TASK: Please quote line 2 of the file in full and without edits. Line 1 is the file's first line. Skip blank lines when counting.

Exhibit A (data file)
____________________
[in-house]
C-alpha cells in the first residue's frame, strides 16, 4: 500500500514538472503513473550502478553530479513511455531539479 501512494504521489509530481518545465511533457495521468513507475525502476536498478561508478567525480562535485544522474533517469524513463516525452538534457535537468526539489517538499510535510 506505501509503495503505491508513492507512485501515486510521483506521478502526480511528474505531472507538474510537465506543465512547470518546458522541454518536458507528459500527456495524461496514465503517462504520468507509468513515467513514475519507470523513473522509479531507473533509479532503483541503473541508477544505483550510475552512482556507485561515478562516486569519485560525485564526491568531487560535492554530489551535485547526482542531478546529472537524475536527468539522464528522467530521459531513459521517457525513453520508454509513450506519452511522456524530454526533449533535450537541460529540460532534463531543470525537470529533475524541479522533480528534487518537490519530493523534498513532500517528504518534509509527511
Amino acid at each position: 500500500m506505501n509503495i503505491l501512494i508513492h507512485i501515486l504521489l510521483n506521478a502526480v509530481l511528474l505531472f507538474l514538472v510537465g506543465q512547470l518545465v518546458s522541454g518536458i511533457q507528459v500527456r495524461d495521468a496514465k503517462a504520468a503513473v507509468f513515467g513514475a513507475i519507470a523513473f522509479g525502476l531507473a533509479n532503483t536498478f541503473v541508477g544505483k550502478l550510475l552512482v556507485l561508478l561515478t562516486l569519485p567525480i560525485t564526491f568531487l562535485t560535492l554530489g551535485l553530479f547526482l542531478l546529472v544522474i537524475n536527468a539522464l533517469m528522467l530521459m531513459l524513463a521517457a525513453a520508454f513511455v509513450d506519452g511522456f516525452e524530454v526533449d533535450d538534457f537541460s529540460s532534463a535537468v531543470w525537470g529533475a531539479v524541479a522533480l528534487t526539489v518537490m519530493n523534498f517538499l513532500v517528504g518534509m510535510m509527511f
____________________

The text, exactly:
C-alpha cells in the first residue's frame, strides 16, 4: 500500500514538472503513473550502478553530479513511455531539479 501512494504521489509530481518545465511533457495521468513507475525502476536498478561508478567525480562535485544522474533517469524513463516525452538534457535537468526539489517538499510535510 506505501509503495503505491508513492507512485501515486510521483506521478502526480511528474505531472507538474510537465506543465512547470518546458522541454518536458507528459500527456495524461496514465503517462504520468507509468513515467513514475519507470523513473522509479531507473533509479532503483541503473541508477544505483550510475552512482556507485561515478562516486569519485560525485564526491568531487560535492554530489551535485547526482542531478546529472537524475536527468539522464528522467530521459531513459521517457525513453520508454509513450506519452511522456524530454526533449533535450537541460529540460532534463531543470525537470529533475524541479522533480528534487518537490519530493523534498513532500517528504518534509509527511